University of Groningen, Zernike Institute for Advanced Materials, 2019 (phdthesis)

Abstract
In this thesis, the behavior of active particles spanning from single particle dynamics to collective behavior of many particles is explored. Active colloids are out-of equilibrium systems that have been studied extensively over the past 15 years. This thesis addresses several phenomena that arise in the field of active colloids.

pf

link (url) [BibTex]

link (url) [BibTex]


no image
Interfaces in fluids of ionic liquid crystals

Bartsch, H.

Universität Stuttgart, Stuttgart, 2019 (phdthesis)

icm

link (url) DOI [BibTex]

link (url) DOI [BibTex]


no image
Actively Learning Dynamical Systems with Gaussian Processes

Buisson-Fenet, M.

Mines ParisTech, PSL University, 2019 (mastersthesis)

Abstract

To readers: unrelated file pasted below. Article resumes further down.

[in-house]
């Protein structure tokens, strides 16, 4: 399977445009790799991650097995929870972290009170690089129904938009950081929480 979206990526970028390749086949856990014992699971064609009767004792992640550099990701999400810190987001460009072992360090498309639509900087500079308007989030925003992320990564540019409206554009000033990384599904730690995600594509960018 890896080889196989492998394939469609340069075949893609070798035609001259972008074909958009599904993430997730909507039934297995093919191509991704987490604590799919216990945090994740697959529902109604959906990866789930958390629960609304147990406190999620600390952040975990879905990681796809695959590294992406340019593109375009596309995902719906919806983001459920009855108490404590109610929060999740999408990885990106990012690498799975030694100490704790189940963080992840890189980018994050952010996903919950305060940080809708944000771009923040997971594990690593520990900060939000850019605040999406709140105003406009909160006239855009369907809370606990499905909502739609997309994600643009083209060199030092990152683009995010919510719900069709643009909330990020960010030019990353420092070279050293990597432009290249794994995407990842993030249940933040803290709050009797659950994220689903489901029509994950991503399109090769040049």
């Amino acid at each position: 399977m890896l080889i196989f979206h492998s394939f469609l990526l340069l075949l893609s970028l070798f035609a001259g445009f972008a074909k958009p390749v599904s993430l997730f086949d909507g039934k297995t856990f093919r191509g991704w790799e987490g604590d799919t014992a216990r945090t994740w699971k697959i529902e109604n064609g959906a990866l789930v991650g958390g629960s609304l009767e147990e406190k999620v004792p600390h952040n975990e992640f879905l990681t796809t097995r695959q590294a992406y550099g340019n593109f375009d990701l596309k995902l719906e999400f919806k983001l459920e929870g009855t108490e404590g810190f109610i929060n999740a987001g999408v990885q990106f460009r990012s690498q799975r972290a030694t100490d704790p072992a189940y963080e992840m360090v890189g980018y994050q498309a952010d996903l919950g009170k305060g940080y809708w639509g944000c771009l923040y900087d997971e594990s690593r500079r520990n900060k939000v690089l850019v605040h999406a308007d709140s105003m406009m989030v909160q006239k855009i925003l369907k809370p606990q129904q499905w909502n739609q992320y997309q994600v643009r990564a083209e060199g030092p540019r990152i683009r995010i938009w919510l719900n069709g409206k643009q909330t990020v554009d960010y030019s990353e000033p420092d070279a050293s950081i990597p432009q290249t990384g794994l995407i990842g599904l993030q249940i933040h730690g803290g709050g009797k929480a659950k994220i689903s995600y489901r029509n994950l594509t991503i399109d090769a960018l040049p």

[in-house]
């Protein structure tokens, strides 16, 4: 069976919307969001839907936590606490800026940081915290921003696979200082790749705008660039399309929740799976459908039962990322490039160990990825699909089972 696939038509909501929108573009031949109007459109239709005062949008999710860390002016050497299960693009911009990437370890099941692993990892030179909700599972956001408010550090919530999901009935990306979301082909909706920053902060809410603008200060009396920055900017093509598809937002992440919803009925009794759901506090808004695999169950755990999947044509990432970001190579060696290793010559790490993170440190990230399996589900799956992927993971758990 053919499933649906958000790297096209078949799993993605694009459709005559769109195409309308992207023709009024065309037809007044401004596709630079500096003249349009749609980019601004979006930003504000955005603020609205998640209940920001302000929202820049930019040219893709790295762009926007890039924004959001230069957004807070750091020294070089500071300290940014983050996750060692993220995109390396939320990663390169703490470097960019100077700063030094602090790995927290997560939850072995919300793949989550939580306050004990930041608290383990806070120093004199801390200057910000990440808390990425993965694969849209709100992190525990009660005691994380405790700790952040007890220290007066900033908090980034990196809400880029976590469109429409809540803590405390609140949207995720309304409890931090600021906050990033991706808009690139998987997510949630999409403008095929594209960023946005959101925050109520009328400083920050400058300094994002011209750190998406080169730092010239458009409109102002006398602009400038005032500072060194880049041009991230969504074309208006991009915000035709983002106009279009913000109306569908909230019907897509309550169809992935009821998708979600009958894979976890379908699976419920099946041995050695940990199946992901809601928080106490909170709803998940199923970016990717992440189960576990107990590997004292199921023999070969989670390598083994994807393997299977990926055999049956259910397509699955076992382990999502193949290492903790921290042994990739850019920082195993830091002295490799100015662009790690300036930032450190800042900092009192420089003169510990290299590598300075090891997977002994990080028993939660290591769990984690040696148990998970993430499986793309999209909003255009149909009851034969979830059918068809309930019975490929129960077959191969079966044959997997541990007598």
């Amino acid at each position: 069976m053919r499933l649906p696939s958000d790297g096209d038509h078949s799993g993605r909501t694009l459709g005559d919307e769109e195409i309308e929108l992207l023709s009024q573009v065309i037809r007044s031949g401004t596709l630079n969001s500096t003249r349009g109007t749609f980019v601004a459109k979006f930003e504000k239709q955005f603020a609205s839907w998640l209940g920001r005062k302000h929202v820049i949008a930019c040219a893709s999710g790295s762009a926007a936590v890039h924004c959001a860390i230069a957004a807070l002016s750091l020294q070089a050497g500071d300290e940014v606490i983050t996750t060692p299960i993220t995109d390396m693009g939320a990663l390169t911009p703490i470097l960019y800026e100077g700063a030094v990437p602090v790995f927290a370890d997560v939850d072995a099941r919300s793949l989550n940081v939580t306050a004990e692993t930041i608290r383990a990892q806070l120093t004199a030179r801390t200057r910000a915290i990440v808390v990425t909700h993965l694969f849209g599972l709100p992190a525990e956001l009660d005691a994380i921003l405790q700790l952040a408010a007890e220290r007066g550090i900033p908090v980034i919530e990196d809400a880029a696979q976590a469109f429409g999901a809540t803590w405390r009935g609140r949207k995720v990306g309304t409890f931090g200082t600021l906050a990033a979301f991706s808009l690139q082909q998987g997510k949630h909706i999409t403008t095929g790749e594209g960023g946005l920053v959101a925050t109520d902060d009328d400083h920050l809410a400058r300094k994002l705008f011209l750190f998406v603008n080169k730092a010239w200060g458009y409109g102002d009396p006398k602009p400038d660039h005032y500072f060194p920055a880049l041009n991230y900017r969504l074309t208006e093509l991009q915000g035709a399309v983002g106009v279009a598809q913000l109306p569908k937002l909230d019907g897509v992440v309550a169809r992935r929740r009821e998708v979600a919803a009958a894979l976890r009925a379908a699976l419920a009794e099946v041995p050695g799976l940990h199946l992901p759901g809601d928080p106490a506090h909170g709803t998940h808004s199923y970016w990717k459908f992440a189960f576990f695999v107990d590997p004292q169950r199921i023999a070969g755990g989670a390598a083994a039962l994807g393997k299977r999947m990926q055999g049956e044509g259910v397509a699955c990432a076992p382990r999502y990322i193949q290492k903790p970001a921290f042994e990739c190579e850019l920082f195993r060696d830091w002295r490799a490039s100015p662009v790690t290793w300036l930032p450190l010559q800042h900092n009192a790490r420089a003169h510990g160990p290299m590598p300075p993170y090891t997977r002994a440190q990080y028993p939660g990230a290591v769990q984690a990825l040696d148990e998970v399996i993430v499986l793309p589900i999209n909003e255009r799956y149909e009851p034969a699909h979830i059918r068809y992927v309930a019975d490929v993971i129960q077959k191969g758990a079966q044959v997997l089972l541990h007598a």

Predicting the behavior of complex systems is of great importance in many fields such as engineering, economics or meteorology. The evolution of such systems often follows a certain structure, which can be induced, for example from the laws of physics or of market forces. Mathematically, this structure is often captured by differential equations. The internal functional dependencies, however, are usually unknown. Hence, using machine learning approaches that recreate this structure directly from data is a promising alternative to designing physics-based models. In particular, for high dimensional systems with nonlinear effects, this can be a challenging task. Learning dynamical systems is different from the classical machine learning tasks, such as image processing, and necessitates different tools. Indeed, dynamical systems can be actuated, often by applying torques or voltages. Hence, the user has a power of decision over the system, and can drive it to certain states by going through the dynamics. Actuating this system generates data, from which a machine learning model of the dynamics can be trained. However, gathering informative data that is representative of the whole state space remains a challenging task. The question of active learning then becomes important: which control inputs should be chosen by the user so that the data generated during an experiment is informative, and enables efficient training of the dynamics model? In this context, Gaussian processes can be a useful framework for approximating system dynamics. Indeed, they perform well on small and medium sized data sets, as opposed to most other machine learning frameworks. This is particularly important considering data is often costly to generate and process, most of all when producing it involves actuating a complex physical system. Gaussian processes also yield a notion of uncertainty, which indicates how sure the model is about its predictions. In this work, we investigate in a principled way how to actively learn dynamical systems, by selecting control inputs that generate informative data. We model the system dynamics by a Gaussian process, and use information-theoretic criteria to identify control trajectories that maximize the information gain. Thus, the input space can be explored efficiently, leading to a data-efficient training of the model. We propose several methods, investigate their theoretical properties and compare them extensively in a numerical benchmark. The final method proves to be efficient at generating informative data. Thus, it yields the lowest prediction error with the same amount of samples on most benchmark systems. We propose several variants of this method, allowing the user to trade off computations with prediction accuracy, and show it is versatile enough to take additional objectives into account.